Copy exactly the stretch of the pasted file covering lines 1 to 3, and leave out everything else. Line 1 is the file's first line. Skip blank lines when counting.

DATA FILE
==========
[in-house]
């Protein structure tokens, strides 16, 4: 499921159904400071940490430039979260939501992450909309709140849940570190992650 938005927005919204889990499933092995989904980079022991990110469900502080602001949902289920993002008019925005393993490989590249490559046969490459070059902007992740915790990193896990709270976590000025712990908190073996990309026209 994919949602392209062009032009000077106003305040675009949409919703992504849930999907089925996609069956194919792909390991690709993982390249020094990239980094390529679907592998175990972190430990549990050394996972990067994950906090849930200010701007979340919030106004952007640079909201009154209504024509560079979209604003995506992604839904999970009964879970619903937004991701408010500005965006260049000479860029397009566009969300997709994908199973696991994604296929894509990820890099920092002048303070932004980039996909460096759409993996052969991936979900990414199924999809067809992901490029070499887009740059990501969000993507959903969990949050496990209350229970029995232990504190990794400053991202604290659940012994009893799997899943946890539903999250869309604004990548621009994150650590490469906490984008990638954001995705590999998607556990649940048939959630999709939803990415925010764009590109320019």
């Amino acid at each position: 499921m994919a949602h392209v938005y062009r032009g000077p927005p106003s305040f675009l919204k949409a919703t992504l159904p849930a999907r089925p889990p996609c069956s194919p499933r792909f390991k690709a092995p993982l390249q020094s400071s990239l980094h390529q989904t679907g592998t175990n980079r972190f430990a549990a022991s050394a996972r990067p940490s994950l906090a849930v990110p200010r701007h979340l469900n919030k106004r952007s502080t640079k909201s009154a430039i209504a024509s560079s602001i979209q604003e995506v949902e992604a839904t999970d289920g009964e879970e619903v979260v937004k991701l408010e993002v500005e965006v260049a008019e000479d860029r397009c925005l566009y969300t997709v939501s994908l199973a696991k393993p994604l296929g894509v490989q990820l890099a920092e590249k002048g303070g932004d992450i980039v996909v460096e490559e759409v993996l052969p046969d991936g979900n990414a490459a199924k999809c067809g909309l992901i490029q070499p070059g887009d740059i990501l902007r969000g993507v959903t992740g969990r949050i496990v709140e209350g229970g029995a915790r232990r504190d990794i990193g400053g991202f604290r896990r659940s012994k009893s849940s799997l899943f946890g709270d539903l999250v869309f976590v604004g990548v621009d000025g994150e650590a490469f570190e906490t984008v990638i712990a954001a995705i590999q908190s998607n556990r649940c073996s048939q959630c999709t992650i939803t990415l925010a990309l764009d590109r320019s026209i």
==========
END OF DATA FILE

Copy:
[in-house]
């Protein structure tokens, strides 16, 4: 499921159904400071940490430039979260939501992450909309709140849940570190992650 938005927005919204889990499933092995989904980079022991990110469900502080602001949902289920993002008019925005393993490989590249490559046969490459070059902007992740915790990193896990709270976590000025712990908190073996990309026209 994919949602392209062009032009000077106003305040675009949409919703992504849930999907089925996609069956194919792909390991690709993982390249020094990239980094390529679907592998175990972190430990549990050394996972990067994950906090849930200010701007979340919030106004952007640079909201009154209504024509560079979209604003995506992604839904999970009964879970619903937004991701408010500005965006260049000479860029397009566009969300997709994908199973696991994604296929894509990820890099920092002048303070932004980039996909460096759409993996052969991936979900990414199924999809067809992901490029070499887009740059990501969000993507959903969990949050496990209350229970029995232990504190990794400053991202604290659940012994009893799997899943946890539903999250869309604004990548621009994150650590490469906490984008990638954001995705590999998607556990649940048939959630999709939803990415925010764009590109320019």
């Amino acid at each position: 499921m994919a949602h392209v938005y062009r032009g000077p927005p106003s305040f675009l919204k949409a919703t992504l159904p849930a999907r089925p889990p996609c069956s194919p499933r792909f390991k690709a092995p993982l390249q020094s400071s990239l980094h390529q989904t679907g592998t175990n980079r972190f430990a549990a022991s050394a996972r990067p940490s994950l906090a849930v990110p200010r701007h979340l469900n919030k106004r952007s502080t640079k909201s009154a430039i209504a024509s560079s602001i979209q604003e995506v949902e992604a839904t999970d289920g009964e879970e619903v979260v937004k991701l408010e993002v500005e965006v260049a008019e000479d860029r397009c925005l566009y969300t997709v939501s994908l199973a696991k393993p994604l296929g894509v490989q990820l890099a920092e590249k002048g303070g932004d992450i980039v996909v460096e490559e759409v993996l052969p046969d991936g979900n990414a490459a199924k999809c067809g909309l992901i490029q070499p070059g887009d740059i990501l902007r969000g993507v959903t992740g969990r949050i496990v709140e209350g229970g029995a915790r232990r504190d990794i990193g400053g991202f604290r896990r659940s012994k009893s849940s799997l899943f946890g709270d539903l999250v869309f976590v604004g990548v621009d000025g994150e650590a490469f570190e906490t984008v990638i712990a954001a995705i590999q908190s998607n556990r649940c073996s048939q959630c999709t992650i939803t990415l925010a990309l764009d590109r320019s026209i």